Johannesburg: A three-month suspension without pay for a white South African school teacher who racially taunted an Indian child for three years has been described as lighter punishment by the victim's mother.
The child and his parents were not identified to protect their privacy, but the parents earlier went public in the media, accusing music teacher Sybil Jordaan of causing great trauma to their son.
The parents laid the charges in October last year after learning of the abuse that their child had reportedly suffered at the hands of the teacher.
Jordaan, who taunted the Hindu boy for the past three years over the red string worn around his wrist for religious reasons, faced disciplinary action from the Education Ministry.
She also faced a more serious charge of having repeatedly called the boy a "coolie", considered to be a highly derogatory term for South Africans of Indian origin.
The parents claimed that the principal of the school, who is Jordaan's husband, did not resolve the matter satisfactorily when they first complained to him in 2010 about the racial remarks made to the child.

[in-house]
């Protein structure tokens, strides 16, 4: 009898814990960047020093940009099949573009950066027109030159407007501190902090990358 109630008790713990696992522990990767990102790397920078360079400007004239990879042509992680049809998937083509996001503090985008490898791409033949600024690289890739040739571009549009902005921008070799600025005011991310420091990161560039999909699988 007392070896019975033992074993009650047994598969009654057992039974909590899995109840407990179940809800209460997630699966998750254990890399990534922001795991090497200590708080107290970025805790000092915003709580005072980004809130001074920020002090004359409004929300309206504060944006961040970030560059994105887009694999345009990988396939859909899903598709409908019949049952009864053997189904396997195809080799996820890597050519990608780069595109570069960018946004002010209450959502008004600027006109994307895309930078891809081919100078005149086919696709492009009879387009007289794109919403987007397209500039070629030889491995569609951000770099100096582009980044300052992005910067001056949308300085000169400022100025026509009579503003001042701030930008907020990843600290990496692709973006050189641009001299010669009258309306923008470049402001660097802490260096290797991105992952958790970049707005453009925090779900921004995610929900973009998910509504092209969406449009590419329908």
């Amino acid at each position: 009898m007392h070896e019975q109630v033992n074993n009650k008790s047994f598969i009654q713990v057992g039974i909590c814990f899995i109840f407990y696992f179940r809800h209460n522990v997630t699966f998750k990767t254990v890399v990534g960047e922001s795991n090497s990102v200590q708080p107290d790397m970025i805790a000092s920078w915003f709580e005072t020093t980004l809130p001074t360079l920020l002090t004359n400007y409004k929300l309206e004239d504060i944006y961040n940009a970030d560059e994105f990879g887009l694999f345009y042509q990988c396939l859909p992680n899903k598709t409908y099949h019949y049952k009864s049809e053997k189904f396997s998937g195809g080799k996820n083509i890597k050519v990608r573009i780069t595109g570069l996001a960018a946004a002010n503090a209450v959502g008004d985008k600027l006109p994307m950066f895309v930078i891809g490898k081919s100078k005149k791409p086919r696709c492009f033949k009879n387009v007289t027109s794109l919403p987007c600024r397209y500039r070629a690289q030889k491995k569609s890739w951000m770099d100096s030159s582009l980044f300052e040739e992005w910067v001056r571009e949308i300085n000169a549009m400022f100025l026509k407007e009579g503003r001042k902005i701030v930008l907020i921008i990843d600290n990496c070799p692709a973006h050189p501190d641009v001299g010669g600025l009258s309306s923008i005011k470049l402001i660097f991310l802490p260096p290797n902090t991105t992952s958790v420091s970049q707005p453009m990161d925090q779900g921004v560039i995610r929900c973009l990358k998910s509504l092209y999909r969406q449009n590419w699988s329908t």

Now the mother of the child has expressed unhappiness with the sentence meted out to Jordaan, claiming that when she returns to the school in three months' time, her child will have to face her again.
But Education Department spokesman Charles Phahlane allayed her fears, saying that the suspension was coupled with a final written warning in terms of which Jordaan would be dismissed if she was found guilty of the same offence again.
A few years ago, a South African Indian mother won a case after going to the Constitutional Court when her daughter's school refused to let her wear a nose ring for cultural reasons.
Married Hindu nurses also succeeded in another matter where their superiors disallowed them the right to wear the bindi on their foreheads.